biker

A fleeing biker fires during the Twin Peaks shootout on May 17 in a still shot from a surveillance video leaked to and aired by CNN.

CNN

If the mysteriously leaked Twin Peaks restaurant video of bikers reacting to an eruption of parking-lot violence resonates dramatically, it’s because we’re mindful of basic facts in the May 17 shootout: nine dead, 177 jailed, many arrested because of state law that, yes, allows certain arrests based on criminal gang tattoos and insignia.

And if footage of bikers scrambling behind tables and chairs, some drawing weapons, one firing a gun, resonates, it’s because of vivid coverage such as Trib reporting drawn from affidavits issued when some bikers’ vehicles were subsequently seized. The evidence suggests a deadly ambush involving rival motorcycle gangs. But is this the truth?

Restaurant video aired by CNN last week lacks context. It lacks balanced perspective. The footage, which shows panic and confusion aplenty on the Twin Peaks restaurant patio and inside, notably doesn’t tell us what’s actually happening in the parking lot involving Bandidos and Cossacks or, for that matter, local law enforcement.

And what transpired in the parking lot — whether you believe violence broke out because one biker deliberately or unwittingly rode over another’s foot or that police slaughtered defenseless bikers (as some biker apologists maintain) — is critical to resolving the stigma about criminal justice that has now settled over Waco.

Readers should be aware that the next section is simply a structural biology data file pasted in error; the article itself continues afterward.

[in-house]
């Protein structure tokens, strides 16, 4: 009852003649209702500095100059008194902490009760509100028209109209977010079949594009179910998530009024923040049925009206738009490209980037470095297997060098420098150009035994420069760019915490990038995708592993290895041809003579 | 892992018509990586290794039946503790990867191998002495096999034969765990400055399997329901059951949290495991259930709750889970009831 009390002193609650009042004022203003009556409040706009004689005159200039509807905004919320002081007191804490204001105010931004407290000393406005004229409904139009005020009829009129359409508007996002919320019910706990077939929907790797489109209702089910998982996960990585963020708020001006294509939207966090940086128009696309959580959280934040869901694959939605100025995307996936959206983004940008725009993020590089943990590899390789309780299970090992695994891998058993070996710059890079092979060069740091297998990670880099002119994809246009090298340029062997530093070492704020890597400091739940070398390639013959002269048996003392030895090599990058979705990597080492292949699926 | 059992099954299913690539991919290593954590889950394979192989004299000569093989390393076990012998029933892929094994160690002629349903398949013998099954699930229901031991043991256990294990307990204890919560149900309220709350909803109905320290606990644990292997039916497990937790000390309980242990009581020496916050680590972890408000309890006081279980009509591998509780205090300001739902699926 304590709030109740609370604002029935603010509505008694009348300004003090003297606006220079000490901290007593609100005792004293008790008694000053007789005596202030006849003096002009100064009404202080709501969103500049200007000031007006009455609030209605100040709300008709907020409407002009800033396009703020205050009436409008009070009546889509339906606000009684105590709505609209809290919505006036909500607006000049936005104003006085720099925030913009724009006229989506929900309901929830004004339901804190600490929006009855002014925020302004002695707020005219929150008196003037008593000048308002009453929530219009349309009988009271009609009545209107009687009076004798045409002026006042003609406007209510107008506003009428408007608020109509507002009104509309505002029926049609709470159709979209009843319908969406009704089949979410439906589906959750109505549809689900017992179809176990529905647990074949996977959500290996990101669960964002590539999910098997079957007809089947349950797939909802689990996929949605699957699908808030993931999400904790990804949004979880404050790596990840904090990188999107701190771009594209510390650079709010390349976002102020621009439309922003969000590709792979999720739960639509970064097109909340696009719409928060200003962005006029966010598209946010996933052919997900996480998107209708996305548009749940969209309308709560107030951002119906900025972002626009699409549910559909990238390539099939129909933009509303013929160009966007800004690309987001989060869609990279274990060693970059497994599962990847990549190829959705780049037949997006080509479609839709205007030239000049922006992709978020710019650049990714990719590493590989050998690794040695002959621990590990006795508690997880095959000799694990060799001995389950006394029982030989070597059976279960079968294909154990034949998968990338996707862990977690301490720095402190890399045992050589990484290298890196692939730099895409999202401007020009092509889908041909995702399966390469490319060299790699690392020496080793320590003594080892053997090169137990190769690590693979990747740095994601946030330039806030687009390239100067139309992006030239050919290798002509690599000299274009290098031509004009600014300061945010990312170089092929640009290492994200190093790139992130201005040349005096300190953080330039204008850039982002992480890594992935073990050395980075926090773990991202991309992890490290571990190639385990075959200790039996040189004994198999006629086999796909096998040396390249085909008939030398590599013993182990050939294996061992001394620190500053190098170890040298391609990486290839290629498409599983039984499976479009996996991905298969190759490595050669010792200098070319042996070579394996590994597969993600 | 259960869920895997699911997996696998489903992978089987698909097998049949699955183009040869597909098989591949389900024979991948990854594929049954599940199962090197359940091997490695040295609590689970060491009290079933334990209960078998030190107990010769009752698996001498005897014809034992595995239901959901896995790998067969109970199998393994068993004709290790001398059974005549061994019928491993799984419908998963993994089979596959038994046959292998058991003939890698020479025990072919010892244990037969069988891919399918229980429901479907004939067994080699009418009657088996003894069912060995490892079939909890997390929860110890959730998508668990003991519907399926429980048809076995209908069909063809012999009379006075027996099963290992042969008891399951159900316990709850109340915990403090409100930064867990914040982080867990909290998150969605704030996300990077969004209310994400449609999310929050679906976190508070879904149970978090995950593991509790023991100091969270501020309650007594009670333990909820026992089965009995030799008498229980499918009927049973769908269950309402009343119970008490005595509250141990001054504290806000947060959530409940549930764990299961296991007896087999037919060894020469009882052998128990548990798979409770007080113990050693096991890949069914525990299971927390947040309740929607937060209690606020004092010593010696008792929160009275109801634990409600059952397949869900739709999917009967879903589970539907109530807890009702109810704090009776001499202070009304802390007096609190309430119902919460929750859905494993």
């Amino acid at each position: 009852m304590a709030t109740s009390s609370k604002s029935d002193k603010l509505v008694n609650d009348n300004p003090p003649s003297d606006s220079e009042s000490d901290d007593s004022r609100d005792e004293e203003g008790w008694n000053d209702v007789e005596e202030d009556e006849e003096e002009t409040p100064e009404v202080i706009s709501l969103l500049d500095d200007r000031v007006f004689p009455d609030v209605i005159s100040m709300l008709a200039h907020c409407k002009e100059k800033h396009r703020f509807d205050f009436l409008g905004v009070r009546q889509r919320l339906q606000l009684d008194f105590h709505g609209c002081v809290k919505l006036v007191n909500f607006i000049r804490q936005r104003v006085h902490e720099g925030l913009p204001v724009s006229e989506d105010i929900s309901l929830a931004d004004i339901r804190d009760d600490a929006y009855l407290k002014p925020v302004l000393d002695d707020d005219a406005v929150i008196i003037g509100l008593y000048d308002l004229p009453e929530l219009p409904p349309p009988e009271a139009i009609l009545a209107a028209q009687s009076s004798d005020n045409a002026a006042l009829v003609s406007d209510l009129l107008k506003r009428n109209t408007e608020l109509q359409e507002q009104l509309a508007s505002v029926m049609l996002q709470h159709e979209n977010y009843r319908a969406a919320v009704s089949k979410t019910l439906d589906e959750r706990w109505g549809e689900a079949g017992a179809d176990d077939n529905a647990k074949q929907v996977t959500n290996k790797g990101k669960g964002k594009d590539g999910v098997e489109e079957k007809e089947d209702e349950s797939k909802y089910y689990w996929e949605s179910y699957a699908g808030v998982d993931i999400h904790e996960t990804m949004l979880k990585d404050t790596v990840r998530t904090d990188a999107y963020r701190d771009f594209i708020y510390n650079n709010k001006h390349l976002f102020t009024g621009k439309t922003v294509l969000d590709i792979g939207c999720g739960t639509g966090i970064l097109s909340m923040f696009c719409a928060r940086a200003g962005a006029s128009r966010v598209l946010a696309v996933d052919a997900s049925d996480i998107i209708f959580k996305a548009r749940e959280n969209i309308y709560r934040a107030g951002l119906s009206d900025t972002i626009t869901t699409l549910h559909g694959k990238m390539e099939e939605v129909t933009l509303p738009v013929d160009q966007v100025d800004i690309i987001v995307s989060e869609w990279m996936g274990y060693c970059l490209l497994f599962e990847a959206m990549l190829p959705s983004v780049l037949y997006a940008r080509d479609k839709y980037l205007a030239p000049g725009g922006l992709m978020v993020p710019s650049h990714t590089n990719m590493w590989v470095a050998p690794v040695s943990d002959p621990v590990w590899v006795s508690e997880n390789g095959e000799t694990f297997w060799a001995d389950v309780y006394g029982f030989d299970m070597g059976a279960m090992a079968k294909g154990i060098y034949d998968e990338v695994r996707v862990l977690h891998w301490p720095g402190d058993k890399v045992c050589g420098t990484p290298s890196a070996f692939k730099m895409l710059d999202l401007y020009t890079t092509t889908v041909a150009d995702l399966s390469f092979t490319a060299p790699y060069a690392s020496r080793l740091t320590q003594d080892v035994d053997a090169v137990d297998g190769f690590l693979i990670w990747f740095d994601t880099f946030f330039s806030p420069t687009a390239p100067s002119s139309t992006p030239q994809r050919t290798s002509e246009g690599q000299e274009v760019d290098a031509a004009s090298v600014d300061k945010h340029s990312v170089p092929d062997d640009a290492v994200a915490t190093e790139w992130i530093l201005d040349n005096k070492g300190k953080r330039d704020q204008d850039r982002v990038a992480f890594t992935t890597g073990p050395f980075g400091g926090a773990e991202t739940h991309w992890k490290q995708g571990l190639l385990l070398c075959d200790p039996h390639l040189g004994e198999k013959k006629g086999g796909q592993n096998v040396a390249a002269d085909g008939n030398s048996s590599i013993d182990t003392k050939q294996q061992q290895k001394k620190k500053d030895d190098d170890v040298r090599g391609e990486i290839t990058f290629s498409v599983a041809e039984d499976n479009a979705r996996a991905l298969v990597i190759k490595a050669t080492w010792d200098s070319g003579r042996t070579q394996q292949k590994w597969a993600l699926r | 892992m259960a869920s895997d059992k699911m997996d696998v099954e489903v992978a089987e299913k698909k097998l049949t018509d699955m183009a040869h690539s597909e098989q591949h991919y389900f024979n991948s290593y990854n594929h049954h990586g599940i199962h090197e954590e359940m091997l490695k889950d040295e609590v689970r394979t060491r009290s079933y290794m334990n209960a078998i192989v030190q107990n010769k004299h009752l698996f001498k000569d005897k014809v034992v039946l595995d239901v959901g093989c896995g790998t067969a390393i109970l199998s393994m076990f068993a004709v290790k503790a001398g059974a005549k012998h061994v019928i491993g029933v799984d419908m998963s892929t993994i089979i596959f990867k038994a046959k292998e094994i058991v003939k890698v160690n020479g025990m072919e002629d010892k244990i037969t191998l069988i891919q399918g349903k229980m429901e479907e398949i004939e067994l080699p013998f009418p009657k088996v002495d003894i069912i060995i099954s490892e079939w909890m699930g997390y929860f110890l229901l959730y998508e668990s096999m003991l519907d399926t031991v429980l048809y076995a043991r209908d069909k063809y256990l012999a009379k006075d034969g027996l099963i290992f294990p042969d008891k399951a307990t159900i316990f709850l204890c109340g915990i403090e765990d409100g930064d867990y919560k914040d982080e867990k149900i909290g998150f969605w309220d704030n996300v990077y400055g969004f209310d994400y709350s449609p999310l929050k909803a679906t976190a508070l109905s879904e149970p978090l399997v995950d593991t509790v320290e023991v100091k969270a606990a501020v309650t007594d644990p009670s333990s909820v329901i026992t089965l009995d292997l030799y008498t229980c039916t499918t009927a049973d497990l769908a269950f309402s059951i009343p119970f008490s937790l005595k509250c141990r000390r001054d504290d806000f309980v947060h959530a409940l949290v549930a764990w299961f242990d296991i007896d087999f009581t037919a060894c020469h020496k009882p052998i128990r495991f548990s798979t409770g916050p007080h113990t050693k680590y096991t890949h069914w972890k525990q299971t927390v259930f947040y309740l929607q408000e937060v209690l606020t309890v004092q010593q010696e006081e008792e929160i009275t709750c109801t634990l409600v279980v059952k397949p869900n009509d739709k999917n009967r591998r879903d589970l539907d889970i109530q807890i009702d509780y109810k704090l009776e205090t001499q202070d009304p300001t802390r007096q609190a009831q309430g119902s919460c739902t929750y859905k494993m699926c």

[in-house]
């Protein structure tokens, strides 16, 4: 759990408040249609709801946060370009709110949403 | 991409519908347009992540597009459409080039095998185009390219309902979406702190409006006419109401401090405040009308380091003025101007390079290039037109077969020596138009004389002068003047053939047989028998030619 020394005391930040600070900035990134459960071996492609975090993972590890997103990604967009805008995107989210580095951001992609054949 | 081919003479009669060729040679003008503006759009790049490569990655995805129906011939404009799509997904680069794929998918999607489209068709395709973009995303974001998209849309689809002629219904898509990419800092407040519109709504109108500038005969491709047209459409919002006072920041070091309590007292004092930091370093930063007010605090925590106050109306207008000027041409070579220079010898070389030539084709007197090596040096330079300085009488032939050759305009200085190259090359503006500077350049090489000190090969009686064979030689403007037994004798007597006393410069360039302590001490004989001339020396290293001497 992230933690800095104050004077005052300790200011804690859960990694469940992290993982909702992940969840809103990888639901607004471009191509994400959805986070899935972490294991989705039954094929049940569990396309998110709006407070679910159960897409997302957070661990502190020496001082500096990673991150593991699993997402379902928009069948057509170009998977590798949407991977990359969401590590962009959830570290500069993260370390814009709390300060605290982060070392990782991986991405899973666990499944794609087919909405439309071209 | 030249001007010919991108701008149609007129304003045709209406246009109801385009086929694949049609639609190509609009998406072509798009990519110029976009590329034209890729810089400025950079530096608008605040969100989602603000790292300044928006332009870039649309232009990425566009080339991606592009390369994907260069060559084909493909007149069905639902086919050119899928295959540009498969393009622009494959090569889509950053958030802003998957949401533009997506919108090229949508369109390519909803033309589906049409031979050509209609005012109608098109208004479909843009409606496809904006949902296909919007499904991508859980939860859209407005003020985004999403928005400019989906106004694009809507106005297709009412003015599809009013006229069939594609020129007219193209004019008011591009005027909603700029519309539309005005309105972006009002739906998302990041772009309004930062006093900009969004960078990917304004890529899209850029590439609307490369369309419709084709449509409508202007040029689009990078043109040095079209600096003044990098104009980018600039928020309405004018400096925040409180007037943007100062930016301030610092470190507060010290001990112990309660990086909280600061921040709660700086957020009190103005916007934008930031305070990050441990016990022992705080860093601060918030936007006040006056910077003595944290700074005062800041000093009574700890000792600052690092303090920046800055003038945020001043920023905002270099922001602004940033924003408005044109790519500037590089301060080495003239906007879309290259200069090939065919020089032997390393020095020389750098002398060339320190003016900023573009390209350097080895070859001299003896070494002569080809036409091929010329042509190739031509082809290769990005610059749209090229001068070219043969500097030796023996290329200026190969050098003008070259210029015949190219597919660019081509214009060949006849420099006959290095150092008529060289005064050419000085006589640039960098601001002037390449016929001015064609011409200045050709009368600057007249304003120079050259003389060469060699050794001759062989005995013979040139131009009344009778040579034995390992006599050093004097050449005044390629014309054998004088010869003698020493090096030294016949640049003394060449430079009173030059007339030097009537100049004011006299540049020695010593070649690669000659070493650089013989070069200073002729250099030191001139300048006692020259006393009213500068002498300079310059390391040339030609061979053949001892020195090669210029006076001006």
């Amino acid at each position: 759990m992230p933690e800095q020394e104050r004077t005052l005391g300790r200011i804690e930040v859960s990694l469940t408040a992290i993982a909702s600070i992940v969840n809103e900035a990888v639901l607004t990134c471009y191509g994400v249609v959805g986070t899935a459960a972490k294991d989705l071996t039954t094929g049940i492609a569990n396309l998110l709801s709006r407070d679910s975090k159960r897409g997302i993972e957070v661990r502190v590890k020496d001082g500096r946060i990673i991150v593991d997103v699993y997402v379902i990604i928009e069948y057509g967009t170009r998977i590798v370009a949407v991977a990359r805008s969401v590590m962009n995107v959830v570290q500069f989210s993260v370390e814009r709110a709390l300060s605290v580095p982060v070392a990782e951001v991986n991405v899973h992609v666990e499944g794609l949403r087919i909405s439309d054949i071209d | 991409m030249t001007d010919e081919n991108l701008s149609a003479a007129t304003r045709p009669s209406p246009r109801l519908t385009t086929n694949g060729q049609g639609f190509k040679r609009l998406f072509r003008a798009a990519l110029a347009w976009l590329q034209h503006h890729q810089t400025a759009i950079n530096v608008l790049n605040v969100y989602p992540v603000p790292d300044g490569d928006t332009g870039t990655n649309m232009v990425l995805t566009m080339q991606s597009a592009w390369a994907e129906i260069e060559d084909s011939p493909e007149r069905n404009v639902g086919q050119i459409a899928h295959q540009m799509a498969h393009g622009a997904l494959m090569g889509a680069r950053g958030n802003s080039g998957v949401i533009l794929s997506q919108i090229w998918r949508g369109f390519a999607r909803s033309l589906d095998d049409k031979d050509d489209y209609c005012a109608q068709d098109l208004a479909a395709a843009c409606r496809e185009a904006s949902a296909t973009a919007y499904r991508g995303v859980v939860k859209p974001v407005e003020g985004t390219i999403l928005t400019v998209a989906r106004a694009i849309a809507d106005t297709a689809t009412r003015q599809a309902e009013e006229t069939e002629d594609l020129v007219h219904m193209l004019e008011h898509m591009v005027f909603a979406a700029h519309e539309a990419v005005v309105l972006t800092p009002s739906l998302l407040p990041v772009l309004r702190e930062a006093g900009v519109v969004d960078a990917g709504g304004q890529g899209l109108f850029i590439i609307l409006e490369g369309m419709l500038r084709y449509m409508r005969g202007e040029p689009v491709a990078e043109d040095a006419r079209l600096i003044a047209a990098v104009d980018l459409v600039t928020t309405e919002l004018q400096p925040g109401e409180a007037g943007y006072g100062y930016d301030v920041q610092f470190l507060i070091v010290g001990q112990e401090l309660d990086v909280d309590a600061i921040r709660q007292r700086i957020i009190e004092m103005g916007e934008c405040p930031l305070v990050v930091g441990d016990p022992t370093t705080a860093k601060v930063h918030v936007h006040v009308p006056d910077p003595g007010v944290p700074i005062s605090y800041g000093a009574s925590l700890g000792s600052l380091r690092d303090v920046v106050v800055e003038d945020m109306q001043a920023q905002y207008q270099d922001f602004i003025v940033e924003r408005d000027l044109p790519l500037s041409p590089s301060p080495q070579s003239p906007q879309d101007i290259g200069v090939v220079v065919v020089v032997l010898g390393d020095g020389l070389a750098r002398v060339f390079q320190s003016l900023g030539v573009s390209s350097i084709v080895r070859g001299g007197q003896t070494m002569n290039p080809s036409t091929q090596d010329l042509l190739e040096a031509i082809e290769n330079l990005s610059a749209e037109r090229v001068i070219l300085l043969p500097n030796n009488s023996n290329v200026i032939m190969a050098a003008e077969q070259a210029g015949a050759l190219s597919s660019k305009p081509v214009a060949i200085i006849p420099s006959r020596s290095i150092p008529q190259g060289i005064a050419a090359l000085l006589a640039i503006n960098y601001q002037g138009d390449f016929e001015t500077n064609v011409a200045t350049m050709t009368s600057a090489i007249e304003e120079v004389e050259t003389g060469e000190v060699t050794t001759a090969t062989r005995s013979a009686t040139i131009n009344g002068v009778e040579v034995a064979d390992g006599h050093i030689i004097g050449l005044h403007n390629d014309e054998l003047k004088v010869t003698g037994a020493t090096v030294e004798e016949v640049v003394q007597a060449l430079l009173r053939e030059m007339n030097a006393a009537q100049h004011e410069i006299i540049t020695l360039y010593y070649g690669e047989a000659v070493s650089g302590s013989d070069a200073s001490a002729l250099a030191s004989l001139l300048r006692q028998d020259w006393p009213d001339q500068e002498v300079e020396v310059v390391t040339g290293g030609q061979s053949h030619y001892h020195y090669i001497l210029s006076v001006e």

Wherever CNN ultimately got the video and other Waco police materials — prosecutors and police say it did not come from them — it’s another element in the sustained drip-drip-drip of police evidence. We can already hear some lambasting it as heavily edited and others drawing more from it than it actually conveys.

For anyone trying to make sense of all this, this video footage was first cited in Associated Press reports just days after the shooting deaths at Twin Peaks. It is not, however, the footage cited in the preliminary examining trials. The latter are reportedly drawn from police-cruiser dash-camera views of the parking-lot battlefield.

Judging from law enforcement testimony in examining trials, the latter will tell us who shot first, who shot second, who shot whom how many times and whether this was a police massacre or a fight police were merely trying to contain given a restaurant nearby full of Sunday diners. One thing’s sure: the video issued so far confirms bikers were armed to the teeth, just as police said before they cited a gag order to shut down further information. Then again, some bikers had the right to carry.

The truth will out, the adage says. Certainly grand jurors (now free of the police officer tapped to head the last group) can be expected to give scrutiny to prosecutors’ cases, for better and worse. And trial jurors — drawn from the people — will weigh evidence with proper deliberation and skepticism. And in the final analysis, we will know not only a lot more about the actions of Bandidos and Cossacks that spring day but the integrity with which our criminal justice system has conducted itself.